In a thought-provoking review, Patrick Deneen’s book “Regime Change” presents a vision of the United States in the future. Deneen imagines a country where the lower chamber expands to 1000 elected representatives, accommodating a growing population. The electoral process shifts from a primary to a caucus-based system. The nation’s federal reserve board includes seats designated for wage earners, farmers, and small business owners, providing a counterbalance to the dominance of elite former investment bankers. Deneen envisions a society where domestic manufacturing is a priority, and private sector labor unions regain strength, complemented by European models of works councils.
One significant change Deneen suggests is the dispersal of federal agency headquarters across the country, creating opportunities for public servants without uprooting their lives. Additionally, every U.S. citizen would be obligated to spend a year serving their country in the military once they reach adulthood. Deneen proposes higher education financing reforms with increased federal funding rates for students attending public institutions, with the expectation that faculty and administrators refrain from engaging in activism. Furthermore, students at elite institutions would be encouraged to pursue careers outside of finance, consulting, and white shoe law firms, incentivized by generous student loan forgiveness programs for lower-paid professional vocations that contribute to the local and regional communities.
Deneen’s vision also tackles issues of morality and immigration. He advocates for a ban on pornography and a curtailing of illegal immigration through deterrence, enforcement strategies, and shaming employers who hire undocumented workers through a “moral media.” Furthermore, he proposes the creation of a “family czar,” a cabinet-level official in the federal government who advises on social programming and ensures policies that promote heterosexual nuclear family units, aligning with the concept of “common-good conservatism.”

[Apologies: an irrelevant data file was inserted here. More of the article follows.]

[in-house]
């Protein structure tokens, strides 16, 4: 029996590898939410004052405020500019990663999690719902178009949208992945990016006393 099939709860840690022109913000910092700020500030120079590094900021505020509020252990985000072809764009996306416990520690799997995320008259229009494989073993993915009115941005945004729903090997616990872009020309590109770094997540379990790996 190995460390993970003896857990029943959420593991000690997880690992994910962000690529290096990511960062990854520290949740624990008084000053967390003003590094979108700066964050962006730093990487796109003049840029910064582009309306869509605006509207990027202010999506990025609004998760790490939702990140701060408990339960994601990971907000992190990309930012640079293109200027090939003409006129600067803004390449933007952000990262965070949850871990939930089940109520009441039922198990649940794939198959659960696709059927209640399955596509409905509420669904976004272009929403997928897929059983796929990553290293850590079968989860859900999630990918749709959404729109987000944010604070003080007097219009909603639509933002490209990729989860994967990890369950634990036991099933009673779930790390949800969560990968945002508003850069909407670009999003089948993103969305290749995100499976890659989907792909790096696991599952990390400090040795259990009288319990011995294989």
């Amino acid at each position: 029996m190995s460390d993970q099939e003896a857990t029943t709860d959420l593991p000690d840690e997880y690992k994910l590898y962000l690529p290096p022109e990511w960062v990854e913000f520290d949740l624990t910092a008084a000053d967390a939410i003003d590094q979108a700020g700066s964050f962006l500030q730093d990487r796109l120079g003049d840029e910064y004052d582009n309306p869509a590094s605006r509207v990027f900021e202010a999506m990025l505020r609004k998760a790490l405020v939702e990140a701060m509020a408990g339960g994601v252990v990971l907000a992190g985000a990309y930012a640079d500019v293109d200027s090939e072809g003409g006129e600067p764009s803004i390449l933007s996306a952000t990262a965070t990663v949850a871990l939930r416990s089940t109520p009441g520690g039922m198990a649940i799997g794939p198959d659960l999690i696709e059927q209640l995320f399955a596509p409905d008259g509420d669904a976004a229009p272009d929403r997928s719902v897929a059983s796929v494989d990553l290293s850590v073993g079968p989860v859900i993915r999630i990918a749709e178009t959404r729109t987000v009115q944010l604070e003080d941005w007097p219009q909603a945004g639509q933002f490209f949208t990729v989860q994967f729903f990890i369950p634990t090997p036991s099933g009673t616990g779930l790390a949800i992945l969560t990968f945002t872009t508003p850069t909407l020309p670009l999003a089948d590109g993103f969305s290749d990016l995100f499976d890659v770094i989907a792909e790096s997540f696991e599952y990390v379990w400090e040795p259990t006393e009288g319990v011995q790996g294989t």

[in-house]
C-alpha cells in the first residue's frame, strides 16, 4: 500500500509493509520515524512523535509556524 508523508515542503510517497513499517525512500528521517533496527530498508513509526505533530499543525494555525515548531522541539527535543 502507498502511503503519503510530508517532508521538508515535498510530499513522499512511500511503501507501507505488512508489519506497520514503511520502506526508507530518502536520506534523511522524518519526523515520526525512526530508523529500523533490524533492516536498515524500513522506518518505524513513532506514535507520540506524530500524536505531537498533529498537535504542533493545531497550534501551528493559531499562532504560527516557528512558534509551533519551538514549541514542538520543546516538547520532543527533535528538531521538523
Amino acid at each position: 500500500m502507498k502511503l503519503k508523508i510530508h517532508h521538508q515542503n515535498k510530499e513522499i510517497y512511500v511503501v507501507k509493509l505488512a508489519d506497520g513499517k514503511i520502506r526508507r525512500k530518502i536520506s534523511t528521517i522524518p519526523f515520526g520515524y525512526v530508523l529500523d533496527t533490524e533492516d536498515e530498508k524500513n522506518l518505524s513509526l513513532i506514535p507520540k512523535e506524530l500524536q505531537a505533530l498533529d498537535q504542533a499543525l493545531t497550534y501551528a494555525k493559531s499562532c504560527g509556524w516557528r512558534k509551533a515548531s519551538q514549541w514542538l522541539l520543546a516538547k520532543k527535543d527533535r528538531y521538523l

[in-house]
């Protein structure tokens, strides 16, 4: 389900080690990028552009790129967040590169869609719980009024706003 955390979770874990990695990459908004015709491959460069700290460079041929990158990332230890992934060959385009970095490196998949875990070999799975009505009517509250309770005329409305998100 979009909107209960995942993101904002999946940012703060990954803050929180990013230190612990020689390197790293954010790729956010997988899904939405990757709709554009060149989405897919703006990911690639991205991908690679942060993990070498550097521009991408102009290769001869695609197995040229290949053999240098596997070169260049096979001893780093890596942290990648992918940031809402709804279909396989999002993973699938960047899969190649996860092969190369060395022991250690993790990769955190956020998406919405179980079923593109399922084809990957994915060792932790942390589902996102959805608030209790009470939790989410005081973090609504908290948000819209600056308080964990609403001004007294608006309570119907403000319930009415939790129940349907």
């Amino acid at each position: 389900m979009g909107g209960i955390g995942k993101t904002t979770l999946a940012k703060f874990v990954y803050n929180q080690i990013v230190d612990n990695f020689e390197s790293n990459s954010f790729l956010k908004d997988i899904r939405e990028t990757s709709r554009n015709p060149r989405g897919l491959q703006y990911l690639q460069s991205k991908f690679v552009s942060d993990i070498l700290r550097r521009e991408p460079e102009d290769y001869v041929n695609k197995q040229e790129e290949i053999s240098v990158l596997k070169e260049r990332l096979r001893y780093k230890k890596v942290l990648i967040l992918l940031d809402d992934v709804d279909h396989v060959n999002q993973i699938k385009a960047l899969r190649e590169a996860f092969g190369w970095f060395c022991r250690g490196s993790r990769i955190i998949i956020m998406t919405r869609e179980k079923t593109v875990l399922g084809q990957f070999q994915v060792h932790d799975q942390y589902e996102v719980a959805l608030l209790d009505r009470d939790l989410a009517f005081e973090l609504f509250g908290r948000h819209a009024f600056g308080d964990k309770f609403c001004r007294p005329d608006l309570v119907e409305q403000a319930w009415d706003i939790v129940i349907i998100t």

Deneen’s book primarily targets America’s liberal ruling class. He views this class as a combination of progressive and classical liberals, working together under the banner of the liberal project. While acknowledging the influence of leftists from the past, Deneen believes their unwillingness to compromise on social and cultural issues renders them inadequate to bring about a postliberal order. However, he appreciates Marxism’s focus on the working class as a source of power but rejects its requirement for perpetual revolution. Instead, Deneen argues that the working class craves stability and continuity, which can be achieved by reviving eroded premodern institutions such as the church, family, and localized communities.
Deneen criticizes the impact of liberalism on various aspects of society. He uses the example of Indiana’s religious freedom law to illustrate how liberal social goals led to a national controversy, with major corporations threatening to withdraw economic presence. Deneen questions the enlightened corporate policies praised by the liberal elite and highlights their disdain for the masses. Under liberalism, maximal freedom and individual expression are promised, but traditions and customs from previous generations are sacrificed.
While Deneen offers programmatic solutions in the book’s final section, they may seem somewhat forced to provide a tidy conclusion. Despite the impact and attention his proposals receive, it remains unclear how a marginal group of Republicans could gain enough power in Washington to enact Deneen’s vision. Ultimately, the review expresses skepticism about the possibility of achieving such a societal transformation and suggests that raising class consciousness through mass politics may be a more viable path forward.